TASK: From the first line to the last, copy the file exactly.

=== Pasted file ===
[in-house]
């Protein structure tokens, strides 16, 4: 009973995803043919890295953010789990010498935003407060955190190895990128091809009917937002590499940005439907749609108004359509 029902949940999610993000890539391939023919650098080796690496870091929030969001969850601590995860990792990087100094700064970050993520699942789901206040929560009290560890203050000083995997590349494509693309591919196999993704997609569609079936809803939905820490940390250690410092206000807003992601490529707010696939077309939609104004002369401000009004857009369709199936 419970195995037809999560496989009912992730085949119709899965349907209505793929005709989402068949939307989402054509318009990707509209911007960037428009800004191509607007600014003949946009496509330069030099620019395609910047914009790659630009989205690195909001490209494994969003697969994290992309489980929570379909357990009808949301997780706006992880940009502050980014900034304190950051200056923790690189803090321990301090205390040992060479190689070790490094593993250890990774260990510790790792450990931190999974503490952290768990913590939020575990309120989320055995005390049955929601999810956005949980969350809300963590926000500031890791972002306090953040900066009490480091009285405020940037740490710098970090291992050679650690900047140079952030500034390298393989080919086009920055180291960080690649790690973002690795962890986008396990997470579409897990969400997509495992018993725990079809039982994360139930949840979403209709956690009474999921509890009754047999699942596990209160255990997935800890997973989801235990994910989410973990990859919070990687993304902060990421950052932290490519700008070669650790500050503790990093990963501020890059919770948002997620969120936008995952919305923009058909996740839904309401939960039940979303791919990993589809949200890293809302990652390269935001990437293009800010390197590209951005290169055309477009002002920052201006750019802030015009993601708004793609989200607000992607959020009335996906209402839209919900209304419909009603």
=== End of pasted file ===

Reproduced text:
[in-house]
């Protein structure tokens, strides 16, 4: 009973995803043919890295953010789990010498935003407060955190190895990128091809009917937002590499940005439907749609108004359509 029902949940999610993000890539391939023919650098080796690496870091929030969001969850601590995860990792990087100094700064970050993520699942789901206040929560009290560890203050000083995997590349494509693309591919196999993704997609569609079936809803939905820490940390250690410092206000807003992601490529707010696939077309939609104004002369401000009004857009369709199936 419970195995037809999560496989009912992730085949119709899965349907209505793929005709989402068949939307989402054509318009990707509209911007960037428009800004191509607007600014003949946009496509330069030099620019395609910047914009790659630009989205690195909001490209494994969003697969994290992309489980929570379909357990009808949301997780706006992880940009502050980014900034304190950051200056923790690189803090321990301090205390040992060479190689070790490094593993250890990774260990510790790792450990931190999974503490952290768990913590939020575990309120989320055995005390049955929601999810956005949980969350809300963590926000500031890791972002306090953040900066009490480091009285405020940037740490710098970090291992050679650690900047140079952030500034390298393989080919086009920055180291960080690649790690973002690795962890986008396990997470579409897990969400997509495992018993725990079809039982994360139930949840979403209709956690009474999921509890009754047999699942596990209160255990997935800890997973989801235990994910989410973990990859919070990687993304902060990421950052932290490519700008070669650790500050503790990093990963501020890059919770948002997620969120936008995952919305923009058909996740839904309401939960039940979303791919990993589809949200890293809302990652390269935001990437293009800010390197590209951005290169055309477009002002920052201006750019802030015009993601708004793609989200607000992607959020009335996906209402839209919900209304419909009603």